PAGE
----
Luke chapter 15 begins by telling us that many tax collectors and sinners were coming to hear Jesus, and that the scribes and Pharisees complained that Jesus not only received these “sinners,” but even ate with them. Luke then records Jesus’ response to this criticism, in the form of three parables—the lost sheep, the lost coin and the lost (or, more popularly, “prodigal”) son. Jesus’ explanation of the first two parables contains forms of the stronger word for “repent,” in a context which makes its behavioral connotation obvious. Further, while the parable of the lost son does not use any repentance words, it illustrates the concept of repentance.
Jesus taught the parables of the lost sheep and the lost coin as follows:
Which of you men, if you had one hundred sheep, and lost one of them, wouldn’t leave the ninety-nine in the wilderness, and go after the one that was lost, until he found it? 5 When he has found it, he carries it on his shoulders, rejoicing. 6 When he comes home, he calls together his friends and his neighbors, saying to them, ‘Rejoice with me, for I have found my sheep which was lost!’ 7 I tell you that even so there will be more joy in heaven over one sinner who repents (metanoounti), than over ninety-nine righteous people who need no repentance (metanoias). 8 Or what woman, if she had ten drachma coins, if she lost one drachma coin, wouldn’t light a lamp, sweep the house, and seek diligently until she found it? 9 When she has found it, she calls together her friends and neighbors, saying, ‘Rejoice with me, for I have found the drachma which I had lost.’ 10 Even so, I tell you, there is joy in the presence of the angels of God over one sinner repenting (metanoounti).
Jesus does not deny the sinfulness of the tax collectors and sinners with whom he was criticized for associating. He asserts that they are “lost,” like the sheep and the coin, and need repentance. To this point, at least, Jesus agrees with the diagnosis of the scribes and Pharisees—the people he associated with were sinners and needed to change their lives!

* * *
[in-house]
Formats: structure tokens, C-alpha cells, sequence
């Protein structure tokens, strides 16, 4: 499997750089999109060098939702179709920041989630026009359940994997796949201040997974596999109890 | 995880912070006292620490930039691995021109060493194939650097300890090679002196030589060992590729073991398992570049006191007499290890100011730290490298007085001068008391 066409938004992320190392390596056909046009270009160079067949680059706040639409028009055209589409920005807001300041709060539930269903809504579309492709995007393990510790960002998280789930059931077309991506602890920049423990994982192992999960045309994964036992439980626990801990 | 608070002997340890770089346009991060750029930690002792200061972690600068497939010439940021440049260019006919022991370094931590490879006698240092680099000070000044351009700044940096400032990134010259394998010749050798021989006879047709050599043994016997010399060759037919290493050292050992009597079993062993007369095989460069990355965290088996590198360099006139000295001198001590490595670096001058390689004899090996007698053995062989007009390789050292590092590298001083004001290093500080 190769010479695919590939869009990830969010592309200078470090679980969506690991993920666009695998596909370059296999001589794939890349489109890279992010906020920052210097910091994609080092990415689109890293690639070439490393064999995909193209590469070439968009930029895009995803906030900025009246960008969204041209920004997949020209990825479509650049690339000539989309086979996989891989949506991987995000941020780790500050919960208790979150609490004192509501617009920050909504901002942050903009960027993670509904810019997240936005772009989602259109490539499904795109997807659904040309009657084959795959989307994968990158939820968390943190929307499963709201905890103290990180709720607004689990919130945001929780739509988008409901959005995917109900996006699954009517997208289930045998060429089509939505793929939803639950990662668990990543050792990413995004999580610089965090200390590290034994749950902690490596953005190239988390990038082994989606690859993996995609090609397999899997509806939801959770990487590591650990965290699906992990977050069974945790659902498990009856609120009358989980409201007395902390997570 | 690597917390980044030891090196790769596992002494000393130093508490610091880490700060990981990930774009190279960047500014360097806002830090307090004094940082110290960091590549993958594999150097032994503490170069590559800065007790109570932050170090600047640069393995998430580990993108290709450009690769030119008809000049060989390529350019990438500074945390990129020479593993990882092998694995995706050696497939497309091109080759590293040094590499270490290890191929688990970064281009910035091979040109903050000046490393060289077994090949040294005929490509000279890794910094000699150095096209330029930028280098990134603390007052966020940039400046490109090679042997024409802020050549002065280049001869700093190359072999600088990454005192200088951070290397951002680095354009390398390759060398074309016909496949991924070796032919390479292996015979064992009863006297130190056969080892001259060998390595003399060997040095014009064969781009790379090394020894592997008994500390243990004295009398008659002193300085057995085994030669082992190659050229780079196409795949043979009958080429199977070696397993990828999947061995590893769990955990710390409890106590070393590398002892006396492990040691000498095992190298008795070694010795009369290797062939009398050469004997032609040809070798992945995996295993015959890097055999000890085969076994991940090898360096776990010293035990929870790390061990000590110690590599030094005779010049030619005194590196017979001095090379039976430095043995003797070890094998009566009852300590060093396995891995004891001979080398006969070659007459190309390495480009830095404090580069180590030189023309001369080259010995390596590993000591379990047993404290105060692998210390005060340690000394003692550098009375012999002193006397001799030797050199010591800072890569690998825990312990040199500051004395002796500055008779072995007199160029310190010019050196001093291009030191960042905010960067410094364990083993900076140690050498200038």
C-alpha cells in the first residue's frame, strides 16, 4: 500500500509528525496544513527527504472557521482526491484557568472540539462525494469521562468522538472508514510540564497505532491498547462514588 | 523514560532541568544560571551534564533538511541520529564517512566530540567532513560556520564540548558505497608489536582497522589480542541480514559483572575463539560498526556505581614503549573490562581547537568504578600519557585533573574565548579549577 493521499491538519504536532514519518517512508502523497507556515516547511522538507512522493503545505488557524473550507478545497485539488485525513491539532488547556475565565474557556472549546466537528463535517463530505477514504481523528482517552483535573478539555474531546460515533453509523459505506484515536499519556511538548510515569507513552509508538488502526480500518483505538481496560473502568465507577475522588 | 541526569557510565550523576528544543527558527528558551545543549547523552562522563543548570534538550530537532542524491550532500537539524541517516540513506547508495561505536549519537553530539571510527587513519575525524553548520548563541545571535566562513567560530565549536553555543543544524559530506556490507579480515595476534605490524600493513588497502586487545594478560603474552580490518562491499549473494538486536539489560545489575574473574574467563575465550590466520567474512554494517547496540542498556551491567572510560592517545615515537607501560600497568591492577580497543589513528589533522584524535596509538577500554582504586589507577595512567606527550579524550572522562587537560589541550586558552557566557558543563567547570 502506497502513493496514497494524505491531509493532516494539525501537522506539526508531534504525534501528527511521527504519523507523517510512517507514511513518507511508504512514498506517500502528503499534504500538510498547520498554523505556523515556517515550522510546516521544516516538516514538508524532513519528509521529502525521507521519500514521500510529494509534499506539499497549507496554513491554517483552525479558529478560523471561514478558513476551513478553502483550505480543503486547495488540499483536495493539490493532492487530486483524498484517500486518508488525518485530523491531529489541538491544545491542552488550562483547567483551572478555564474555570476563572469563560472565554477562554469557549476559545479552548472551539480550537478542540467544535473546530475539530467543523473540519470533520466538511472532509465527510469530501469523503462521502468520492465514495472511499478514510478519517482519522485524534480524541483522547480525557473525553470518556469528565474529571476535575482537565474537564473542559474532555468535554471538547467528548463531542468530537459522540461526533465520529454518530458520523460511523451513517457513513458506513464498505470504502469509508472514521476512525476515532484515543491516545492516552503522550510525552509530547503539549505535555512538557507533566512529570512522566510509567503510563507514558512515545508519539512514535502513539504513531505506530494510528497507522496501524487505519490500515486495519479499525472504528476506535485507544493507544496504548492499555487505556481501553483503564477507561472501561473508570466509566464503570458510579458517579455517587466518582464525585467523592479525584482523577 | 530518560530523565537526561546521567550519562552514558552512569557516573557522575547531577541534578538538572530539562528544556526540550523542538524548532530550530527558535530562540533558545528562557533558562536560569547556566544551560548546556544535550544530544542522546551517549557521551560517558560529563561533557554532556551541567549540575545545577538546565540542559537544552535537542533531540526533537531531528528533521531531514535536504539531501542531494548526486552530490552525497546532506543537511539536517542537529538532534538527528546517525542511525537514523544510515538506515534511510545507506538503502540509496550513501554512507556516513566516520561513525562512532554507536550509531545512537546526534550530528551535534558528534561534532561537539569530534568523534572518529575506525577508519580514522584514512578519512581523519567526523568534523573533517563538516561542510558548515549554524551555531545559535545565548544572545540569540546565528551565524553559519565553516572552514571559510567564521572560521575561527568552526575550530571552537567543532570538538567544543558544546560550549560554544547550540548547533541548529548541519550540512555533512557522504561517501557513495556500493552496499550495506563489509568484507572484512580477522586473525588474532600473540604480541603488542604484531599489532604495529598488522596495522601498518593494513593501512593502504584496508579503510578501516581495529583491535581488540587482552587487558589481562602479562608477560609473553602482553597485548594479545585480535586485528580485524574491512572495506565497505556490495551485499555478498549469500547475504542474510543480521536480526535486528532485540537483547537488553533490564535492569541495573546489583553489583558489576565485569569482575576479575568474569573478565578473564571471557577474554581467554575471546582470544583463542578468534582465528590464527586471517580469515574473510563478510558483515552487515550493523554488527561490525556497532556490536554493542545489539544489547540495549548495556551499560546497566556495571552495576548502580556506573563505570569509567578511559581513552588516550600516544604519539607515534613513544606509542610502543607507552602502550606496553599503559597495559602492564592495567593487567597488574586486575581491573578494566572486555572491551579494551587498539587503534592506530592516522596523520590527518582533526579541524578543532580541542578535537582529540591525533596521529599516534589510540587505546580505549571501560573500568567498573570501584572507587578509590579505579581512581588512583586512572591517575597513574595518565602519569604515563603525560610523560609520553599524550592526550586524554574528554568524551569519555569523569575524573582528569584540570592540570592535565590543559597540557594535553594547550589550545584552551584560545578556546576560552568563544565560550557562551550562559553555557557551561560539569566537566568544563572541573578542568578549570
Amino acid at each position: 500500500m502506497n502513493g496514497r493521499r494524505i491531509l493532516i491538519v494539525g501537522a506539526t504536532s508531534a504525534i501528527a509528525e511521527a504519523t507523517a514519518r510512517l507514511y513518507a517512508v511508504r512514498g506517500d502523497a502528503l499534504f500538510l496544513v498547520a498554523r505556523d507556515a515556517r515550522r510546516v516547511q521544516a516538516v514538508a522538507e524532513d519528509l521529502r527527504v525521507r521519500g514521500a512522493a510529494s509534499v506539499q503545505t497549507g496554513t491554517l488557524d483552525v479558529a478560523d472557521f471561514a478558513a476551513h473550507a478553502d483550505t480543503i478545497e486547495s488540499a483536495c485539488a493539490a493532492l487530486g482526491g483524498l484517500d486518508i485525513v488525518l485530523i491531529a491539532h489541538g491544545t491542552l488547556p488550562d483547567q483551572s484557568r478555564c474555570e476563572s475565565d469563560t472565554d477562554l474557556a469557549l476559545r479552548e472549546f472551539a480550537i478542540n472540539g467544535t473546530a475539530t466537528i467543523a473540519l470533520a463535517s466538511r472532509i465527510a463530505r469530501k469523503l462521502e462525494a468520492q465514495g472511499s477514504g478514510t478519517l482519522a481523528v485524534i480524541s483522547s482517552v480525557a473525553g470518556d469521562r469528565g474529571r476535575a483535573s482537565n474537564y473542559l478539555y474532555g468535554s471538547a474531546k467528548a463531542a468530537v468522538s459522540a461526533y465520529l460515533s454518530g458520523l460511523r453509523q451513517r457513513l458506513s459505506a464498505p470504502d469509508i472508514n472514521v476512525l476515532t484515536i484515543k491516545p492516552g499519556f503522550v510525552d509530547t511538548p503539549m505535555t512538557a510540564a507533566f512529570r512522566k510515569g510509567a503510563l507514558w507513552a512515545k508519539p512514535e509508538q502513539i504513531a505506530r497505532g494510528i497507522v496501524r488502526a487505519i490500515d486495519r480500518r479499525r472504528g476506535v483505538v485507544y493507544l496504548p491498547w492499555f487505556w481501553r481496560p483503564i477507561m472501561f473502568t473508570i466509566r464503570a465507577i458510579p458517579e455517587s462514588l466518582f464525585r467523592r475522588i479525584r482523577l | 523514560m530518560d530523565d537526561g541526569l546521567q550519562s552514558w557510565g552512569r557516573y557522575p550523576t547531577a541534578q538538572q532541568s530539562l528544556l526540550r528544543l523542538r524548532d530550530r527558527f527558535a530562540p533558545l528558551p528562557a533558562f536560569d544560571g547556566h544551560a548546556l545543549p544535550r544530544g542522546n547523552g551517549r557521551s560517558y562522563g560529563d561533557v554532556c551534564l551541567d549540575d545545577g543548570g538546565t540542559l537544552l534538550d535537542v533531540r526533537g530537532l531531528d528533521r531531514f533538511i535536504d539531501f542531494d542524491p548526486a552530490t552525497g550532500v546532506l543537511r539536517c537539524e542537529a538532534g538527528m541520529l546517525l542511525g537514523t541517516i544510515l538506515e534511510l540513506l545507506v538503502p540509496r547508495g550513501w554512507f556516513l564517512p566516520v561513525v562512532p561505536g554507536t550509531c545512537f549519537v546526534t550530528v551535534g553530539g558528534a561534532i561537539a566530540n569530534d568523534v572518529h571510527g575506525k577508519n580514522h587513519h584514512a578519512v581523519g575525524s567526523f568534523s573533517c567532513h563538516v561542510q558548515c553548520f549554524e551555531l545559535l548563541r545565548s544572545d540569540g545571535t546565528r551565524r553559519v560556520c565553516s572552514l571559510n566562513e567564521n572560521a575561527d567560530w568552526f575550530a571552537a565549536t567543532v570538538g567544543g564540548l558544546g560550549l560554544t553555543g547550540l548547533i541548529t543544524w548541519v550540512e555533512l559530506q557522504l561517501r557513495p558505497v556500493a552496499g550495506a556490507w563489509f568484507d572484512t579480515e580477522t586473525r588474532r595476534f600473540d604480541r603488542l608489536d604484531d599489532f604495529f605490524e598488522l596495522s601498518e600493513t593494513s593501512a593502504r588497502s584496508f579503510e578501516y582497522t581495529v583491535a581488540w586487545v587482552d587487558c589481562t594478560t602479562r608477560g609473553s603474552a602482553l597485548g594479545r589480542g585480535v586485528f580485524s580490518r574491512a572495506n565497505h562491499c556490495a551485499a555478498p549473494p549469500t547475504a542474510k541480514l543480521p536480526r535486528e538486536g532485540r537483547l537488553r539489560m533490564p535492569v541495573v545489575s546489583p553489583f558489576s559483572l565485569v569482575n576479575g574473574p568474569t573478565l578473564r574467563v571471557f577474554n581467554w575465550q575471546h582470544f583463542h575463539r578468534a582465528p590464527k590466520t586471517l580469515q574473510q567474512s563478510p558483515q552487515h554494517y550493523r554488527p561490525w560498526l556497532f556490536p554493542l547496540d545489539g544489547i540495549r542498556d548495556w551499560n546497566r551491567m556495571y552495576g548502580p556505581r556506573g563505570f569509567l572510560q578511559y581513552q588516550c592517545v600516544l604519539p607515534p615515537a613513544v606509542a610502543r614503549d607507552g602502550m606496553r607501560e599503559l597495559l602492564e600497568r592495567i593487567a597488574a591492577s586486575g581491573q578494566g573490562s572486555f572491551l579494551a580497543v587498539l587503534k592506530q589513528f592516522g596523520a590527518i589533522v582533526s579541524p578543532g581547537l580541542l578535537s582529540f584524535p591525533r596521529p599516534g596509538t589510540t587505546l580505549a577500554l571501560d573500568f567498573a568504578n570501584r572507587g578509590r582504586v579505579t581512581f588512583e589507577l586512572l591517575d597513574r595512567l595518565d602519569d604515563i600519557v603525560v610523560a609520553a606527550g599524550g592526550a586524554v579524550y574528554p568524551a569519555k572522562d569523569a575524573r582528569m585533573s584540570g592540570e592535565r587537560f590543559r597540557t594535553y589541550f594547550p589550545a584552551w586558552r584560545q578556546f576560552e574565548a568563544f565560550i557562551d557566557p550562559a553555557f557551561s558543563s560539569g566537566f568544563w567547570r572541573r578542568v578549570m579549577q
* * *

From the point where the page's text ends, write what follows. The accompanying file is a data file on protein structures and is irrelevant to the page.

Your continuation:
However, Jesus’ remedy for the situation is different than that of the Scribes and Pharisees. The religious leaders felt that those they saw as trapped in sin were accursed, beyond the possibility of repentance, and must be avoided by the righteous lest they spread their contagion. By contrast, Jesus sought sinners. He begins his explanation of this with the two parables quoted above. A shepherd would not simply abandon sheep that strayed. Their wandering off would not make them any less his sheep. Instead, a shepherd would search for the lost sheep until he found it. Speaking with the hyperbole common in his parables, Jesus insists that a shepherd who had 100 sheep, but lost one, would leave the 99 that remained in the flock to look for the one that strayed, until he found it. His purpose, obviously, would be to bring the sheep back from straying and restore it to the flock. And when he found the sheep, he would throw a party, rejoicing over finding the one lost sheep. In the same way, Jesus says, there is more rejoicing in heaven over one sinner who repents than over 99 righteous people who believe they need no repentance. This shows both the value God places on individual sinners, and the value that God places on individual sinners recognizing their need of repentance (in contrast to the Pharisees, who did not).
The second parable in this group focuses on the value of individual sinners to God. The picture is of a poor woman who only has a few coins and loses one of them. Once again, the story contains hyperbole--the woman not only sweeps the house and searches for the coin diligently: when she finds it, she throws a party! This is how Heaven rejoices when one sinner turns to God.